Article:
19 July 2015

Every summer my parents would take a four-weeks break and we would share this time in resting in the high mountains and fun on the seaside of Bulgaria.  Filled up with fresh air from the highlands and adventures, games and new friendships we made on the beaches of Black Sea, we will get back home with the predictable detour – Aunty Mara, the old grandma of our friends who was still guarding her centuries-old stone build house as the last fortress of the deep-rooted traditions of the people from Valley of the Roses.
She was very strong and agile for her age and nothing and no one could wipe the always-ready smile of her face.  She was a joy to be around.  Our visits were exciting her and best way to show her delight was to spread a big table and snow it down with food, treats and small goods.  And it all was homemade – buffalo milk yoghurt, sheep milk brined white cheese, sausages, preserves, pickles, sweets, freshly baked bread and, of course, her staple cultured butter.  Ah, the taste of this butter, spread on the crunchy full of air pockets rustic sourdough bread with wild yeast passed down from many generations was unforgettable.
My sister and I were happy to run on her tiled backyard, chase the goat and count the chickens, while Mamma, Dad and Aunty Mara would sit under the mixed shadows of the grape vines, that has climbed all over the veranda roof.
It was a wonderful way to finish our summer break.  I will miss this peaceful carefree time and the delightful food from Aunty Mara, as they were for me more than a food.  They were a warm gesture of being loved and welcomed.
I think it is time to show you how much I am trilled every time you stop by to say "hello" or just to read my stories and look at my recent images.  Today I will greet you with the homemade cultured butter that I learned from the old knotty hands of Aunty Mara.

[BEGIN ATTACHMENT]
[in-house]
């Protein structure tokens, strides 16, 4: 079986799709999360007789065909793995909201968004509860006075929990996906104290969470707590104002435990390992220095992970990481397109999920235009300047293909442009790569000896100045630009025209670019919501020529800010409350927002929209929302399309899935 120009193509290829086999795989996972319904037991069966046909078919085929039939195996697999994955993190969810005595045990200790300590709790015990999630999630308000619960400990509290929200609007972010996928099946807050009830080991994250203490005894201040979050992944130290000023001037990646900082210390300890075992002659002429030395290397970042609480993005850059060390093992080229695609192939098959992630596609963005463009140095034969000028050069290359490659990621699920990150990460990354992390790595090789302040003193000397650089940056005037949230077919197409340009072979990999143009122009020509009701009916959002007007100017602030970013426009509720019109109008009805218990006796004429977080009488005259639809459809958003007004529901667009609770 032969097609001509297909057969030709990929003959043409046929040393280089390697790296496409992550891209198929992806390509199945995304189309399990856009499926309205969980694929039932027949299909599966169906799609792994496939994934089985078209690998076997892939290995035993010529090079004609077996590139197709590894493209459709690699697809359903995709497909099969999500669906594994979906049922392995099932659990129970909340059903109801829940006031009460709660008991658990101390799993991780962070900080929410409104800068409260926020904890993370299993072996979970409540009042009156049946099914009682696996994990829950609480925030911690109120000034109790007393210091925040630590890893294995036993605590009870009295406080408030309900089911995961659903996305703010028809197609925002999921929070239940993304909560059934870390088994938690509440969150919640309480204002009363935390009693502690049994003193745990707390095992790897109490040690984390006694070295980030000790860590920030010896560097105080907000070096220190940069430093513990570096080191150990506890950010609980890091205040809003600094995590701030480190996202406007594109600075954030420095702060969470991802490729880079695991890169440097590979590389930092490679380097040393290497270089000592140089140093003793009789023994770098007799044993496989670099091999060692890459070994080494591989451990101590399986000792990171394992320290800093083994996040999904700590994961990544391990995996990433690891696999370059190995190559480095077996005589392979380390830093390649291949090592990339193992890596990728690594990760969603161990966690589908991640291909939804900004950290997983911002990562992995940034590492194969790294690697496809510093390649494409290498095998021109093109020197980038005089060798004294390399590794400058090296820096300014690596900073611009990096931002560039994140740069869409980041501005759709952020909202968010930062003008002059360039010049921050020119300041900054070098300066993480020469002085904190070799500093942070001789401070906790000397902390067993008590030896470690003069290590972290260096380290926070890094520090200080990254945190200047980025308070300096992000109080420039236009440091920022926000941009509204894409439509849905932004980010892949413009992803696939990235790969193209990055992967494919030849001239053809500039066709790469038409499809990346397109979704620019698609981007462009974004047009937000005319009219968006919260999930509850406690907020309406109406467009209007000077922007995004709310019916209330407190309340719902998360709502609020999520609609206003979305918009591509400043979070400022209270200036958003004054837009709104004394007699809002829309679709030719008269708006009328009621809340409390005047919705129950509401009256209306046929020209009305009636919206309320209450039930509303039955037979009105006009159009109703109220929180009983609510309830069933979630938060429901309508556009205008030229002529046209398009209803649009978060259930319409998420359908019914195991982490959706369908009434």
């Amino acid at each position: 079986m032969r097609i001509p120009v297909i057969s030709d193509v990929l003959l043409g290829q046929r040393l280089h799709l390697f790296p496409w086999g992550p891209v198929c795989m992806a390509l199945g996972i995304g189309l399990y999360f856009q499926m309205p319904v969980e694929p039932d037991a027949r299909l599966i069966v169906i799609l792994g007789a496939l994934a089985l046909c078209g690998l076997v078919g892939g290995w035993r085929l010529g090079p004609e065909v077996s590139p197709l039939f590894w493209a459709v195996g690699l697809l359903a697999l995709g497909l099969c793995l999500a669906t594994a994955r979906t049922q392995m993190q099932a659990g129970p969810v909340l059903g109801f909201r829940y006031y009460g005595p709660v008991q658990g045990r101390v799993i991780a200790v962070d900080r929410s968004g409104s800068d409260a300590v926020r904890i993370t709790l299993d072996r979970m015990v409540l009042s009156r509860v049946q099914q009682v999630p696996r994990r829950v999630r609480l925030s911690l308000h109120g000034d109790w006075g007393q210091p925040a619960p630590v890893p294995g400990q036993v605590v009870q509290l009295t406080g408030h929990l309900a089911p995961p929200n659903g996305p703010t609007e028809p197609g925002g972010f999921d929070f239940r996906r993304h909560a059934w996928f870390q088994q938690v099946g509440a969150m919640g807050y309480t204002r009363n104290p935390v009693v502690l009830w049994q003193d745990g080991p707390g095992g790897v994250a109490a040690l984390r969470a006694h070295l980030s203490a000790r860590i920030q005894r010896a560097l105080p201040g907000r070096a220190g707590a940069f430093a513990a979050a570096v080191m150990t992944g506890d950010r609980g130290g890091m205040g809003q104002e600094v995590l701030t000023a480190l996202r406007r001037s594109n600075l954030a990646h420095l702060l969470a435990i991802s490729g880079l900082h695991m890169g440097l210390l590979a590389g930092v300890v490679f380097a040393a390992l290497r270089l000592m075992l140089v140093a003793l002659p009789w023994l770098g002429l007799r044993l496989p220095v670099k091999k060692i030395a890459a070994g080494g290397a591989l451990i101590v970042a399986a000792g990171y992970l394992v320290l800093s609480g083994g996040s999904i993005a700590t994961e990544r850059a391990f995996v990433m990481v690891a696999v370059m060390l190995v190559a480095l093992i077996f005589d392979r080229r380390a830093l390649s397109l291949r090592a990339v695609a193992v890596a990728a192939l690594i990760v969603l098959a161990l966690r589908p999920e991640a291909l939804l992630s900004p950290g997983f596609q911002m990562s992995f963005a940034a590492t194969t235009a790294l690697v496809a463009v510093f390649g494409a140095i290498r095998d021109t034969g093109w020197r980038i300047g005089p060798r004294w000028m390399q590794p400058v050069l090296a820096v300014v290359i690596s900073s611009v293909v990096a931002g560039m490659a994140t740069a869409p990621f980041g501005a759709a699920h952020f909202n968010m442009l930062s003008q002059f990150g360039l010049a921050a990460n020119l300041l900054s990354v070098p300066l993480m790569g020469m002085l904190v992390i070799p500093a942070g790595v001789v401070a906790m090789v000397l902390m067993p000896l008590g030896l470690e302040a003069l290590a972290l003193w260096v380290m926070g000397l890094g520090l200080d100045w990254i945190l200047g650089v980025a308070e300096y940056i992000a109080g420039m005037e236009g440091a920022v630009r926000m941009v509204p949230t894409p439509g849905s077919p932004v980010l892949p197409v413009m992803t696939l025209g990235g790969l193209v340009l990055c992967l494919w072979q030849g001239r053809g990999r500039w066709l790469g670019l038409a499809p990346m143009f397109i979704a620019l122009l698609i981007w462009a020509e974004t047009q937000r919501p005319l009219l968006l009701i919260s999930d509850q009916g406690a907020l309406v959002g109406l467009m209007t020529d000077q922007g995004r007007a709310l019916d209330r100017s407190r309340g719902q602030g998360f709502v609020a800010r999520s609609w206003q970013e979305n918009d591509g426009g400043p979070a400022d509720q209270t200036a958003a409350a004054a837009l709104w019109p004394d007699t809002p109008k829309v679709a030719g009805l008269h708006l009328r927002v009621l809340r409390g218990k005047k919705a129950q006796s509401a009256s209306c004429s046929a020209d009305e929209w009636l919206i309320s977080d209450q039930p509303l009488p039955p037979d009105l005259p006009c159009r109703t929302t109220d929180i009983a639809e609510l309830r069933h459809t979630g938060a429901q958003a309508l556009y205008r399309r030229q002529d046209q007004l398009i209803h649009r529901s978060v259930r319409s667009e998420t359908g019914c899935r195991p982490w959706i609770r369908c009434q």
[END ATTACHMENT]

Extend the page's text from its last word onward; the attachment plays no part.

600 gr or more pure double cream, which has to contain 51% milk fat or more
1 cup of natural yoghurt with Lactobacillus Bulgaricus
sea salt

Mix the pure double cream with the natural yoghurt, cover with clean cotton cloth and leave it on room temperature overnight or 24 hours until it reaches the thickness of yoghurt.  To check, just stir with a spoon and lift it high – it should run down in a thick ribbon instead of thin string.
Move the bowl with cream mixture in cool and dark place like the refrigerator for another 24 where it will mature and develop texture.
The next day the aged and ripened cream will be ready for churning.  It will help if you chill the tools you are going to use to churn the cream.
Thank Good, nowadays we have some helpful kitchen utensils and we don’t need to work the cream the old-fashioned way.  Pour the ripened cream into the chilled processor bowl and blitz it as you pay close attention, as the cream can turn lumpy and separate fast from the buttermilk.
Stop the churning when you see the buttermilk separates.  Pour the butter and the buttermilk in a strainer over a big clean bowl and collect the buttermilk.
In a clean bowl place the lump of butter and pour over it some chilled water.  With a wooden spoon or spatula start turning and kneading the butter till the water turns milky white.
Discard the water and continue to work and knead the butter with the wooden spatula until the butter develops creamy texture.  In the process of kneading incorporate the sea salt.

Place the butter on clean cotton cloth and pat it dry.  Press down and roll the fresh butter in desired shape with kitchen waxed baking paper and store in refrigerator.
Well, that is all.  You can’t have it any fresher or tastier!  And look at it, please – doesn’t it look like a golden nugget!

Till our next bread with butter!
My warm wishes,
© 2015 – sophia terra~ziva.  all rights reserved


  1. Never heard or taste cultured butter... Sounds nice and extra tasty to me because I love eating yogurt or adding yogurt anywhere. Then I can imagine this fermentation will add a subtle saurness to the butter's aftertaste. Can't wait to try your recipe. Pls keep posting :D

    1. Oh, yes indeed - the taste is so pleasant, tangy and the yoghurt has not only role in developing the taste, but gives the butter a longer life. You should try it. It is worth the mess in the kitchen. Keep the strained buttermilk for some pastry making or if you make your own trahana.
      Thank you Krystallia for stopping by :) xo


Proudly designed by Mlekoshi playground